choose for them; but such a one as he they wished for, and his
advancement would be the advancement of his family and relations, as
Abner, and others.
4. To this strange intimation Saul returns a very modest answer,
1 Samuel 9:21.
Samuel, he thought, did but banter him, because he was a tall man, but
a very unlikely man to be a king; for, though the historian says
(1 Samuel 9:1)
his father was a mighty man of power, yet he himself speaks
diminishingly of his tribe and family. "Benjamin, the youngest of
Jacob's sons, when grown up to be a man, was called a little one
that tribe was diminished by the war of Gibeah; and I am a
Benjamite, my family the least," probably a younger house, not in
any place of honour or trust, no, not in their own tribe. Gideon had
expressed himself thus,
A humble disposition is a good presage of preferment.
II. At the public feast; thither Samuel took him and his servant.
Though the advancement of Saul would be the deposing of Samuel, yet
that good prophet was so far from envying him, or bearing him any
ill-will for it, that he was the first and forwardest man to do him
honour, in compliance with the will of God. If this be the man whom God
has chosen, though he be none of Samuel's particular friends or
confidants, yet he is heartily welcome to his table, nay, to his bosom.
We may suppose it was no unseasonable kindness to Saul to give him a
meal's meat, for it seems, by what he said
(1 Samuel 9:7),
that all their meat and money were spent. But this was not all. Samuel
treats him not as a common person, but a person of quality and
distinction, to prepare both him and the people for what was to follow.
Two marks of honour he put upon him:--
1. He set him in the best place, as more honourable than any
other of the guests, to whom he said, Give this man place,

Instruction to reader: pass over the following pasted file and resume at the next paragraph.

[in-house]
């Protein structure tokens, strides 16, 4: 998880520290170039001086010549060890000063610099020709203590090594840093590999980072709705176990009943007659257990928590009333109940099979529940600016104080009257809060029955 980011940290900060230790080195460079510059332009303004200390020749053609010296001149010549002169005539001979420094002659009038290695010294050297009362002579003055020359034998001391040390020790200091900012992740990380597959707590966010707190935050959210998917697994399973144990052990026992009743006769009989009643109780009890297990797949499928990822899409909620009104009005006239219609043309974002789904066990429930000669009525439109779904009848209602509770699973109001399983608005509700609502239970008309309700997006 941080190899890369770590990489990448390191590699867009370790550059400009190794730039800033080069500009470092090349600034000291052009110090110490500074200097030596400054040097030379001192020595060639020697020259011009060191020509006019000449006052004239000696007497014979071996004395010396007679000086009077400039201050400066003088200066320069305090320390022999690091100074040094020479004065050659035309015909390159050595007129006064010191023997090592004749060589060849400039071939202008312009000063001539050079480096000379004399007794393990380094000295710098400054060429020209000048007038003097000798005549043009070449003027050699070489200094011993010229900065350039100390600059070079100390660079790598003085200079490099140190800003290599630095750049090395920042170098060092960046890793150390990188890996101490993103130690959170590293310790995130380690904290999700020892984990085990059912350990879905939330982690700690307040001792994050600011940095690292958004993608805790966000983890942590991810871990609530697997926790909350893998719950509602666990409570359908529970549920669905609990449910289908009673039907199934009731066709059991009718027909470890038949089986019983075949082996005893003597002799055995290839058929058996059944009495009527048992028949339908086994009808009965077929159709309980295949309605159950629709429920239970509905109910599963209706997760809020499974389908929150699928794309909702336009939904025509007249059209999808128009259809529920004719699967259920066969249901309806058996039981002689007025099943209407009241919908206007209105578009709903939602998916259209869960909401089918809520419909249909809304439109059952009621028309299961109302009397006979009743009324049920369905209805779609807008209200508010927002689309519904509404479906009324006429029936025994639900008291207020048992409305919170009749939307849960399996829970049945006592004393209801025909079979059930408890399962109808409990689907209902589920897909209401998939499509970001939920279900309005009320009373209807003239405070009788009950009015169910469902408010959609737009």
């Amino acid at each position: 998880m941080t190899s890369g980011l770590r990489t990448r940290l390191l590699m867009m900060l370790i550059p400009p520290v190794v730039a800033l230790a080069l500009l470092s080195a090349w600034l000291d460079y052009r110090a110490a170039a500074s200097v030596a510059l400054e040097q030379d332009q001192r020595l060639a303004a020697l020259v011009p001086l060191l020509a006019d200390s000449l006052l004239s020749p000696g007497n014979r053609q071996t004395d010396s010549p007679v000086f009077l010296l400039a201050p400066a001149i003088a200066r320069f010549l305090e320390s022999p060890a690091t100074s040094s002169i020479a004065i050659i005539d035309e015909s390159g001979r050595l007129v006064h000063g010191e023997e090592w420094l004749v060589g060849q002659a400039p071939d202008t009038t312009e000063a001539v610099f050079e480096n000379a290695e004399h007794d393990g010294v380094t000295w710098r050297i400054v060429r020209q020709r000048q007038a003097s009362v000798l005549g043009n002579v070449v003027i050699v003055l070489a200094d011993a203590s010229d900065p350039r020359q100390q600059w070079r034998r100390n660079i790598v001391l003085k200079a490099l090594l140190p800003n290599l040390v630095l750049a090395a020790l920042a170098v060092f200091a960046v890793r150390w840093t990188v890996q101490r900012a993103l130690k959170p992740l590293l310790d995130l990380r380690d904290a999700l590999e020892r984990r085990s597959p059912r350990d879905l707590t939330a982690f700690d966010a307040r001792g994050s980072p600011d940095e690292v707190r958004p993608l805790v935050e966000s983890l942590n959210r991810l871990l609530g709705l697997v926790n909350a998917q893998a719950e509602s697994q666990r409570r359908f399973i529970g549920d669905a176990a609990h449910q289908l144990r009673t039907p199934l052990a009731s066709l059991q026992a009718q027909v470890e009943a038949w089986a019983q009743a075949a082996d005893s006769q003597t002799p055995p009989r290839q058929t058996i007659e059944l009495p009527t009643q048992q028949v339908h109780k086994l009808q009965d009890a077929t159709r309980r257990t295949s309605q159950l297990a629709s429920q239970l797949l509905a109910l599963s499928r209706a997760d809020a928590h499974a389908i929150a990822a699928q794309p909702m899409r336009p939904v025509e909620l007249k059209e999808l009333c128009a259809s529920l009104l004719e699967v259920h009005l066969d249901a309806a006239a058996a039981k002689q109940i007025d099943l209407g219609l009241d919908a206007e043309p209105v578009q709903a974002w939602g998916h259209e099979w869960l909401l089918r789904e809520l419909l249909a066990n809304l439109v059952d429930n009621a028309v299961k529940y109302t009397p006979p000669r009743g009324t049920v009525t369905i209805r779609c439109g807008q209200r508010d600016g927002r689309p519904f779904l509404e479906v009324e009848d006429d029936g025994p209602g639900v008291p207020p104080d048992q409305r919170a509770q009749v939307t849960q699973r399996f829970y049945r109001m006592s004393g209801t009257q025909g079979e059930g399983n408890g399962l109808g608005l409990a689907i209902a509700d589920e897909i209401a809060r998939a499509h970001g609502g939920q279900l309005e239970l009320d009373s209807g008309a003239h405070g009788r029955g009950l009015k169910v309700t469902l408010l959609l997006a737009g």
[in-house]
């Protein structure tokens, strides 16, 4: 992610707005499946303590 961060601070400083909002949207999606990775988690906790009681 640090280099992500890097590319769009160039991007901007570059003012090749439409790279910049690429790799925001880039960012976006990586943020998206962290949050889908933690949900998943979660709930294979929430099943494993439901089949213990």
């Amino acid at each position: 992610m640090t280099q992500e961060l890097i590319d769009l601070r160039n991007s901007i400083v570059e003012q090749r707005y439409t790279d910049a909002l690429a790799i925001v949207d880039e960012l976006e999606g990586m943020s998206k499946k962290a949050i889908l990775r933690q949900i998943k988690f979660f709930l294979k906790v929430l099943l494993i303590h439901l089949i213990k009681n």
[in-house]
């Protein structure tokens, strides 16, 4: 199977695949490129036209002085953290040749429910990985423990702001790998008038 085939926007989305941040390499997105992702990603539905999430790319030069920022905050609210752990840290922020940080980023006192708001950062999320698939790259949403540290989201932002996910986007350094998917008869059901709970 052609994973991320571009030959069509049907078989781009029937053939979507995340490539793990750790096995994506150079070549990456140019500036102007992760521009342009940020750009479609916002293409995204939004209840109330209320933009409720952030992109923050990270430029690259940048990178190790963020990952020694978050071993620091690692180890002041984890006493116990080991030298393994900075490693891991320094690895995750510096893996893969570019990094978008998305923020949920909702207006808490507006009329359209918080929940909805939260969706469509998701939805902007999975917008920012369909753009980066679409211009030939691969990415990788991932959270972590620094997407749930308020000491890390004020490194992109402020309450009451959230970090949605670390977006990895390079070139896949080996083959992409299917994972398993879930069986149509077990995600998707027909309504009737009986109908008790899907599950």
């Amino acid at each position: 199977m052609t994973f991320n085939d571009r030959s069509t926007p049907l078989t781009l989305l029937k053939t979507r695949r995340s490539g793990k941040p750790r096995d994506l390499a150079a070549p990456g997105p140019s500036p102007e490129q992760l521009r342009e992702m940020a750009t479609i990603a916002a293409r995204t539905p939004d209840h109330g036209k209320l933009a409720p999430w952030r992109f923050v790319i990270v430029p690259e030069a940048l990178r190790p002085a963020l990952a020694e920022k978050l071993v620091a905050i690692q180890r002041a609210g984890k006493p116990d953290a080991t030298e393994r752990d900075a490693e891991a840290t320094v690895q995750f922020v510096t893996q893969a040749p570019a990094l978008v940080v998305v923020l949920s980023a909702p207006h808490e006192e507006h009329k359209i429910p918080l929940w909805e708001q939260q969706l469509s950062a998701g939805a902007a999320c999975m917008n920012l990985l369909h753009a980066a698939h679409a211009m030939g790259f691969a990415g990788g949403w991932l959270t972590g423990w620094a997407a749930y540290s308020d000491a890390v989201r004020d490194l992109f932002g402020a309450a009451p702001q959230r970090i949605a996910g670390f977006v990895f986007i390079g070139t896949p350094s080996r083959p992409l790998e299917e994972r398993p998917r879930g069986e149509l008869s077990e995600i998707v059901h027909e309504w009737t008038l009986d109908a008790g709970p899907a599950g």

Though we may suppose the magistrates were there, who in their own city
would claim precedency, yet the master of the feast made Saul and his
servant too (who, if Saul was a king, must be respected as his prime
minister of state) sit in the chief place,
1 Samuel 9:22.
Note, Civil respects must be paid to those who in civil things have the
precedency given them by the divine providence.
2. He presented him with the best dish, which, having had notice
from heaven the day before of his coming
(1 Samuel 9:16),
he had designed for him, and ordered the cook to secure for him, when
he gave orders for inviting the guests and making preparation for them.
And what should this precious dish be, which was so very carefully
reserved for the king-elect? One would expect it should be something
very nice and delicate. No, it was a plain shoulder of mutton
(1 Samuel 9:23,24).
The right shoulder of the peace-offerings was to be given to the
priests, who were God's receivers
the next in honour to that was the left shoulder, which probably was
always allotted to those that sat at the upper end of the table, and
was wont to be Samuel's mess at other times; so that his giving it to
Saul now was an implicit resignation of his place to him. Some observe
a significancy in this dish. The shoulder denotes strength, and the
breast, which some think went with it, denotes affection: he that was
king had the government upon his shoulder, for he must bear the
weight of it; and the people in his bosom, for they must be dear to
III. What passed between them in private. Both that evening and early
the next morning Samuel communed with Saul upon the flat roof of the
1 Samuel 9:25,26.
We may suppose Samuel now told him the whole story of the people's
desire of a king, the grounds of their desire, and God's grant of it,
to all which Saul, living very privately, was perhaps a stranger; he
satisfied him that he was the person God had pitched upon for the
government; and whereas Saul would object that Samuel was in
possession, and he would not for all the world take it out of his
hands, Samuel, we may suppose, gave him all the assurance he could
desire of his willingness to resign. Early in the morning he sent him
towards home, brought him part of the way, bade him send his servant
before, that they might be private
(1 Samuel 9:27),
and there, as we find in the beginning of the next chapter, he anointed
him, and therein showed him the word of the Lord, that is, gave
him full satisfaction that he was the person chosen to be king, for he
would not jest with that sacred rite. It is by the unction of the
Holy Ghost that Christ, the great prophet, shows us the word of
1 John 2:27,
the same anointing teacheth you of all things.